Artifacts from the Past
As pharmacists you know more than most professions about how drug development has evolved. This is because you have been the ones to make the advancements.
Pink Palace Family of Museums director, Stephen Pike, chats about the new health science exhibit due to unveil in 2010.
But if you ever want a reminder of how far we have come, a well-stocked pharmacy of the early 1900s is not far away. A drive through the core of Memphis will lead you to the storefront pharmacy, right inside the Pink Palace Family of Museums.
Located on Central Avenue in the historic district of Chickasaw Gardens, this city-operated museum is frequented by more than 250,000 visitors each year. It is one of the city's oldest museums that offers a wide variety of new and existing exhibits.
The museum's mission is to inspire people to learn how history, science, technology and nature shape the Mid-South. Through rich collections, thought-provoking exhibitions, and engaging programs, it encourages the community to reflect on the past, understand the present and influence the future.
Wesley Creel, administrator of programs, Pink Palace Family of Museums, Mary Boles and Dick R. Gourley, dean of the College of Pharmacy, take a trip down memory lane and discuss the evolution of pharmacy as they tour the "From Saddlebags to Science" exhibit.
Using the history of health care in Memphis as a theme, the Pink Palace Family of Museums has duplicated the triumph and tragedy of the medical arena in the exhibit, "From Saddlebags to Science: A Century of Health Care in Memphis, 1830-1930." It is a compilation of dramatizations, items and images that tell the story of health care in Memphis during that century. The exhibit features many artifacts donated by the Health Science Center.
Since the early 1970s the exhibit has intrigued museum visitors. A nurse's cap, old bottles of medicine, graduation invitations, cap and gowns, football paraphernalia from the "UT Docs" team, and a yearbook are just some of the items that have been donated to the growing collection during the past 30 years.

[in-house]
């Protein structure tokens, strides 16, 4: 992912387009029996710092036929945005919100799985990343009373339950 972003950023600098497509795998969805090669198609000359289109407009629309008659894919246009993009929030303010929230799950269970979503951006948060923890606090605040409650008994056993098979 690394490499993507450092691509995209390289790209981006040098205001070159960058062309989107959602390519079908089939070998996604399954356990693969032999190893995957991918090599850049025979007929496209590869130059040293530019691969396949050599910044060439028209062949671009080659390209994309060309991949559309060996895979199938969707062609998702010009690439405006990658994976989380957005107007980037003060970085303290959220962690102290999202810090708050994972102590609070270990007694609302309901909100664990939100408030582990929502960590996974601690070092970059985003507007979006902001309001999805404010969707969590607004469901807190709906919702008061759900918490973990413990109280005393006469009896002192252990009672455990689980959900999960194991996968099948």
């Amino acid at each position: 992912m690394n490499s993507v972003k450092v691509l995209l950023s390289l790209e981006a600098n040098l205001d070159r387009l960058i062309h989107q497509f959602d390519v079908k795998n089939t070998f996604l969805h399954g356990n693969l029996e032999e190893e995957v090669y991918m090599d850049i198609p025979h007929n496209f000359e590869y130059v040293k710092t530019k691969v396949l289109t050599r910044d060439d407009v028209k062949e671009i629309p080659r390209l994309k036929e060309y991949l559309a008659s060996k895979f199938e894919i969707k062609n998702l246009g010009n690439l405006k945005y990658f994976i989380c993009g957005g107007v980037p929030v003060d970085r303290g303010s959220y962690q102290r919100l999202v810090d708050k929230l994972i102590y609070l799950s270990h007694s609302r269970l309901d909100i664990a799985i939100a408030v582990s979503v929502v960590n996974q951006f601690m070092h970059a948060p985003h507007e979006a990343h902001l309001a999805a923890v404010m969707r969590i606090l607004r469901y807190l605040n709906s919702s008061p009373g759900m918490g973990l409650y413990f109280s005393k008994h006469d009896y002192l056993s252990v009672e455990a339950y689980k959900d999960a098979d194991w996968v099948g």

The exhibit is located upstairs in the east wing of the museum. It includes dioramas that portray a frontier doctor "leeching" a woman with tuberculosis, a Civil War amputation, a 1890s doctor's office and a 1920s dentist office.
Many of the artifacts located in the exhibit's apothecary belonged to Ralph Julian, PharmD, who collected the items and placed them in a museum in the basement of his drugstore in Morristown, Tenn. After his death, funds were made available by the Tennessee Pharmaceutical Association for the Health Science Center to purchase the items.
During this time, a volunteer worker and longtime friend of members of the Health Science Center faculty took a keen interest in the artifacts. According to Mary Boles, who was on the Pink Palace Family of Museums committee for 22 years, once the items were shipped to Memphis, they were stored in a damp area and were damaged. "Along with a group of women, we cleaned and catalogued more than 3,000 items over a three-year period. It was a chore and one that I enjoyed," she said.
Boles is noted for her outstanding cataloguing of shop furnishings, apothecary bottles, equipment and archival materials. The history of the exhibit grew out of the work of Boles, and her colleagues. She meticulously continues to collect pharmacy items from around the world.
The museum is in the process of planning a new medical awareness exhibit. Medicine has changed significantly. To show the contrast, Stephen Pike, director of the Pink Palace Family of Museums, is working to include an exhibit that will allow visitors to see current health care practices.
"The new exhibit will be science-center focused and teach people about nutrition, diabetes, obesity and stroke. I want to see the Memphis community take a more proactive approach to combat these current issues, and the Pink Palace will provide the space for it," said Pike.
The University of Tennessee Health Science Center will soon open a museum of its own. Located in the new pharmacy building due to open in Spring 2010, the museum will showcase artifacts that were not donated to the Pink Palace Family of Museums.
Jim Eoff, PharmD, professor in the UT College of Pharmacy, was responsible for requesting some of the items from the UT Alumni Association that are currently in the Pink Palace. "The Pink Palace has a great exhibit. The artifacts that will be on display in the new pharmacy building will provide an avenue for pharmacy students to see the evolution of their profession. The new museum will take up little space and will serve as a teaching component," he said.
Dick R. Gourley, PharmD, dean, College of Pharmacy toured the Pink Palace exhibit and recognized some of the artifacts. He said the exhibit provides a way to help people understand the road the field of pharmacy has traveled to get where it is today.
Aside from the many exhibits and attractions, the Pink Palace Family of Museums is home to the Crew Training International IMAX Theater and the Sharpe Planetarium.